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Keith Baldrey: Rural-urban divide deepens in Western Canada

Alberta election results highlight broad gap between city and country representation in that province and in B.C.
Ballot vote election
As in B.C., there is a growing divide between cities and rural areas in Alberta's political landscape.

There is usually not much to learn from another province’s general election, but the recent result in Alberta serves as a reminder that some of this country finds itself moving in two different directions.

One side is moving along rural lines, while the other is becoming entrenched in urban and suburban areas. It is the great rural-urban divide, and it presents a challenge for any government, no matter which party is in power.

The Alberta election result largely mirrored the B.C. election outcome in 2020, albeit with philosophically opposite parties winning each contest.

The winning United Conservative Party proved victorious by dominating the rural regions of the province (snatching about 90 per cent of the ridings located there), while the NDP made impressive gains by winning almost three-quarters of the urban and suburban ridings.

In the last B.C. election, the BC NDP won about 80 per cent of the urban and suburban ridings (which are the ones in Metro Vancouver and the Capital region). The BC Liberals (now the BC United Party) won more than half the rural and regional seats.

A key takeaway from these results is that conservative-oriented voters seem to be in decline in the urban and suburban areas of the country, a shift that favours political parties that lean in different philosophical directions.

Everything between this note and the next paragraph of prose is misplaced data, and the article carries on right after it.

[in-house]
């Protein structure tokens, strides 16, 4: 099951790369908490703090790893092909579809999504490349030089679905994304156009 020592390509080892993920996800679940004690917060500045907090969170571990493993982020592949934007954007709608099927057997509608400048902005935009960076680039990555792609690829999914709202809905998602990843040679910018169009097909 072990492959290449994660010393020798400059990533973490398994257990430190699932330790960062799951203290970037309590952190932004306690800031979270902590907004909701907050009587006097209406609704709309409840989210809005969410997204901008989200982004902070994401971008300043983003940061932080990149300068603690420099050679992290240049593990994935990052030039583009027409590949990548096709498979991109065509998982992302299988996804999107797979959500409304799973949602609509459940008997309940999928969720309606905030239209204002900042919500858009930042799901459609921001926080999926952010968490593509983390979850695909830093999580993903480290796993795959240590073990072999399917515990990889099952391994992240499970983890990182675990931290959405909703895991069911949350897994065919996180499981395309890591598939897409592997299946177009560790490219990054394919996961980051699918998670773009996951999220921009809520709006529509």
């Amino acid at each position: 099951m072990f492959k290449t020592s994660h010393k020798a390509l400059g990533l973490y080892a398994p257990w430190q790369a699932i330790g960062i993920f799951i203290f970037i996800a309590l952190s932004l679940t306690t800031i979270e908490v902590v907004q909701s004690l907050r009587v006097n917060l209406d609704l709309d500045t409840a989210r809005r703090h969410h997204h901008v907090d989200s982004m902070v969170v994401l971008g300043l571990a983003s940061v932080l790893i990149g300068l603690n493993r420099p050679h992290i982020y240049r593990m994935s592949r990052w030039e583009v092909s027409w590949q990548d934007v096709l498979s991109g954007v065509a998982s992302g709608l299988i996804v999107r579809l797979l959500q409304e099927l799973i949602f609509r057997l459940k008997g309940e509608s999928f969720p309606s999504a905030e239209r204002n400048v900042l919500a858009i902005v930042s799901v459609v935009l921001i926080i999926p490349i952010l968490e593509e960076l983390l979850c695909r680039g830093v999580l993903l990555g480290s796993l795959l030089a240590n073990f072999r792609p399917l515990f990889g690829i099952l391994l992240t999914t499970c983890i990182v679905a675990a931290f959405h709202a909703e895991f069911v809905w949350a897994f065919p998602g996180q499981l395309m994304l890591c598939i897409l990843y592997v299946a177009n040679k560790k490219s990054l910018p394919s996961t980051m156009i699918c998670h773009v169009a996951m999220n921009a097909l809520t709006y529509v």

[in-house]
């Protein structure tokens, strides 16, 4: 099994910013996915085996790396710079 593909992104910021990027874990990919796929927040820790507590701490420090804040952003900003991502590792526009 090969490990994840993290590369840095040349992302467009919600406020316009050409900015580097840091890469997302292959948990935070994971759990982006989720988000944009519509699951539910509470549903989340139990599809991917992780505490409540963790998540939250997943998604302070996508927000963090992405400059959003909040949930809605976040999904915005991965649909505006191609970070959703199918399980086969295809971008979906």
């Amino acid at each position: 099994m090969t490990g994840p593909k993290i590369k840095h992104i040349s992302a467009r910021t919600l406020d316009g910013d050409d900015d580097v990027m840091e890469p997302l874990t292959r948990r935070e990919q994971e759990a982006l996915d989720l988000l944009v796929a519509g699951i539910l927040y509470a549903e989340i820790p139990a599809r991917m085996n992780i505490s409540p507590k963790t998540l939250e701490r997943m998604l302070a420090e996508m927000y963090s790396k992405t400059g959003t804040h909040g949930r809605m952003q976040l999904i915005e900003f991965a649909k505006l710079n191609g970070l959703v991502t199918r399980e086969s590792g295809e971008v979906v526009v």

The fact that the Alberta NDP took a majority of seats in the Calgary metro area ― usually an electoral desert for that party ― is telling.

That outcome is like what happened in B.C. in the 2020 vote, when the NDP scored historical breakthroughs by winning seats in Langley, Abbotsford and Chilliwack, areas where it had never tasted success in a general election (it did win a byelection once in Chilliwack). Plus, it won seats in Richmond for the first time in almost 50 years.

This rural-urban divide can also be seen at the federal level. In the most recent federal election, the ruling Liberals won 15 of the 23 ridings in Metro Vancouver while the NDP took five of them and the Conservatives just three (that means the centre-left parties took 90 per cent of the seats in the most populous region, up from just 40 per cent a decade earlier).

I suspect this shift in voting patterns is indicative of changing demographics. The suburbs are dominated by younger people and young families, who naturally gravitate to parties that are not right-wing.

In B.C., this divide may get even wider in the years ahead. The provincial legislature will grow by six seats before the next election, and five of the new ridings are in Burnaby, Langley, Surrey and Vancouver in Metro Vancouver, as well as Langford in the Capital region (the sixth riding will encompass downtown Kelowna).

As I have mentioned, this kind of split can pose problems for any sitting government. When one side doesn’t have much representation at the caucus or cabinet table (in Alberta, the urban/suburban voters are almost shut out, while the opposite is true in B.C., where the regions don’t have much of a voice), getting public policy right on key policies can prove to be a challenge.

The ruling NDP government has been dealing with that challenge for almost six years now. Alberta Premier Danielle Smith will now be the latest leader trying to navigate what appears to be a growing divide.

Keith Baldrey is chief political reporter for Global BC.

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